I’ve said it often enough: West Virginia is more a village than a state. Or a collection of villages. The place is small enough to get to know people in what passes for high places around here. Decades back, when Ken Hechler was West Virginia’s Secretary of State, he came to visit my sister-in-law, Barrelhouse Bonni McKeown, in her pre-Barrelhouse days. My wife and I were then living up Porter’s Fork Road in rural Wayne County in the hills south of Huntington. And there Ken sat on a chair near the acquarium, the state’s secretary of state, blowing a harmonica in our living room as Bonni played the piano and old Wayne the Cat brushed up against his legs.
Meanwhile, just yesterday I was strolling down Quarrier Street in the capital city of West Virginia, headed to the grand opening of the way-cool Mission Savvy juice bar and vegan food cafe. Up the sidewalk came a flotilla of men in dark suits, among them Mayor Danny Jones, chief honcho of Charleston. “Hey, Danny,” I said, since everyone who knows him calls him Danny. “Hello, Mr. Imbrogno,” the mayor replied, red tie waving in the air as he strode toward some official business or another. As I moved on, I wondered if I should have addressed him as “Mister Mayor.” On second thought, “Danny” was probably just fine.
I am slightly more on the mayor’s radar since I spent a couple hours in his office down Quarrier Street in City Hall a few weeks back. I was shooting a companion video to a July 8, 2012 “Inner Views” profile by Charleston Gazette colleague Sandy Wells on the popular, sometimes controversial, ever-a-good-quote mayor of the chief burgh of West Virginia. Sandy’s hour-long interview produced a lot of good stuff since the mayor — a former club owner, restauranteur and scaled-back party animal — took an unconventional path to the mayor’s office. He told us he’s likely to run for a third term as mayor of the capital city in one of these 50 United States. And he’ll probably win again. He also talked about getting caught in a federal drug bust some years ago, the rise and fall of his drinking days, the silver spoon side of town where he was born and the prostate cancer diagnosis that has been diverting his attention.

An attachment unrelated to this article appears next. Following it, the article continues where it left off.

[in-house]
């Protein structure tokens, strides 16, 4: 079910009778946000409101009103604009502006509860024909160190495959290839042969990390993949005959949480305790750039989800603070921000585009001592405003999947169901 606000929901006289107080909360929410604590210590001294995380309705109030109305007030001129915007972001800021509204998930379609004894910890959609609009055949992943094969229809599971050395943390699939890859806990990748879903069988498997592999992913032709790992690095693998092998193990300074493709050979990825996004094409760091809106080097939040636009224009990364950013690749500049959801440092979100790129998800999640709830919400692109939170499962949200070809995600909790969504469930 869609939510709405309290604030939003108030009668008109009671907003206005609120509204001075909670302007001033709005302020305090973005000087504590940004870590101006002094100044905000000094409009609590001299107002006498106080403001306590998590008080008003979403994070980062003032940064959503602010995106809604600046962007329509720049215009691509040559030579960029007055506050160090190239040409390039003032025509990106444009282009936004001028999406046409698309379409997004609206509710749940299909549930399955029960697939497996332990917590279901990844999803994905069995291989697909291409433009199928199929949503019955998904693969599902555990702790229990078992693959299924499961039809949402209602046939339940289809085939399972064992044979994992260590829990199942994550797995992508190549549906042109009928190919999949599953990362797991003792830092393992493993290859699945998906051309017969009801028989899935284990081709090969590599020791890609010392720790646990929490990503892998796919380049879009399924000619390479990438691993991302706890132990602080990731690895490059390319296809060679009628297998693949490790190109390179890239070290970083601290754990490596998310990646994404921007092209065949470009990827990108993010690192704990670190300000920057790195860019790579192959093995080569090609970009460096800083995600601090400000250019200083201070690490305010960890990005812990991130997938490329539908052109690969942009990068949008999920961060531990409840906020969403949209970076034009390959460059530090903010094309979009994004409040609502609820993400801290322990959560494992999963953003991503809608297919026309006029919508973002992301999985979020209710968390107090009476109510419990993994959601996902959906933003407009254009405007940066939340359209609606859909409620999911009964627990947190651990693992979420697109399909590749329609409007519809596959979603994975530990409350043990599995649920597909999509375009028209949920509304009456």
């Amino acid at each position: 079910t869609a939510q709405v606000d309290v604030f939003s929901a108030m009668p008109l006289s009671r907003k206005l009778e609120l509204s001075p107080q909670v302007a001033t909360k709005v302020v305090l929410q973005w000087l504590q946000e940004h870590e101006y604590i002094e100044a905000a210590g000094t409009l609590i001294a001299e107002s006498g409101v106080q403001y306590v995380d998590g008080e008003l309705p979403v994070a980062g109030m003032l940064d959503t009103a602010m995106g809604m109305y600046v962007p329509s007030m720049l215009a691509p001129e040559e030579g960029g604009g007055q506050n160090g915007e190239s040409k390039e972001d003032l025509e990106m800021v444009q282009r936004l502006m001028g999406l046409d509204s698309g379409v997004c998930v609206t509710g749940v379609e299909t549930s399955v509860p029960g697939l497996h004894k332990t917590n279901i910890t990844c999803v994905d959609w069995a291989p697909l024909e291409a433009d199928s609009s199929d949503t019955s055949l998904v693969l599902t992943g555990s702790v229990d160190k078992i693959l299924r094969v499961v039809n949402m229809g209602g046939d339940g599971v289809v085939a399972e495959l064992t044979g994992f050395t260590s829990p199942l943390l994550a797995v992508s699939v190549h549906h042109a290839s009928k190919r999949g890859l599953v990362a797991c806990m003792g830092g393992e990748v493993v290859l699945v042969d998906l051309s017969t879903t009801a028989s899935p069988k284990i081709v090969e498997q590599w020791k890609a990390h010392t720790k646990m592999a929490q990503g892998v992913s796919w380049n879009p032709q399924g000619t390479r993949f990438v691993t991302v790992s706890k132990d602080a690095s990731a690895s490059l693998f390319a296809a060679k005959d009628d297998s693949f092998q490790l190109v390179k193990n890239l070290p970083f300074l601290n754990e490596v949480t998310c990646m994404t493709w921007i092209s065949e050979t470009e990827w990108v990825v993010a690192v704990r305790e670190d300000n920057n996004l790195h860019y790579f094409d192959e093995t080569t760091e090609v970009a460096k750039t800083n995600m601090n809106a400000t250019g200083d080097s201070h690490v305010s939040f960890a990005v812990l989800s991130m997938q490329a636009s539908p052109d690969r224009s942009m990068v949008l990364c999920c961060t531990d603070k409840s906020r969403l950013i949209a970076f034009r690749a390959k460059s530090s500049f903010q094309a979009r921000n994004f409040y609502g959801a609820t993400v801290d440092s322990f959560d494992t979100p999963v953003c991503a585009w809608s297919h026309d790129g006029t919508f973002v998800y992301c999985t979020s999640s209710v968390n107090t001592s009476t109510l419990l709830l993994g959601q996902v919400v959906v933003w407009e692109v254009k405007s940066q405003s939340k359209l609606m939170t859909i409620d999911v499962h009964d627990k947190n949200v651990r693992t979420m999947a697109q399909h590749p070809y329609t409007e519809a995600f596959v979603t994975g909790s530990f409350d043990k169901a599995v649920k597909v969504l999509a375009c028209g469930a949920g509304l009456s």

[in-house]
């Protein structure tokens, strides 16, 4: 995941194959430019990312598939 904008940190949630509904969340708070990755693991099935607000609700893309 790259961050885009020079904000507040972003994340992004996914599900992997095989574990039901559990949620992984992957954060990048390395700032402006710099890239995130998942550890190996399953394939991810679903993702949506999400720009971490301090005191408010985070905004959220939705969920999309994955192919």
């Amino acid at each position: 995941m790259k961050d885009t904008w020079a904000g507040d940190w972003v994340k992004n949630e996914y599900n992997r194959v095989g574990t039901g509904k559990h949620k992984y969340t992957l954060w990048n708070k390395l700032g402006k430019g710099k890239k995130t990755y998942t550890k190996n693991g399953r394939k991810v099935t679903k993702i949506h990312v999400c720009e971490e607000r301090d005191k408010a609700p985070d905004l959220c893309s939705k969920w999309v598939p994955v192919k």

There was such good stuff that I did what I’ve not done before with more than 100 videos posted online — I uploaded a video nearly 18-minutes-long, culled from Sandy’s chat. In this Short Attention Span Age, you’re supposed to keep newspaper videos to under three minutes. Even two. But I do that all the time. Here’s the exception to the rule. Not sure if the video profile will be of interest to someone who doesn’t live in Charleston, but see if it does. Interesting lives are interesting, regardless. Plus, as I said, Danny is always good for a good quote.
Or should I say ‘Mister Mayor.’ No, I think ‘Danny‘ will do.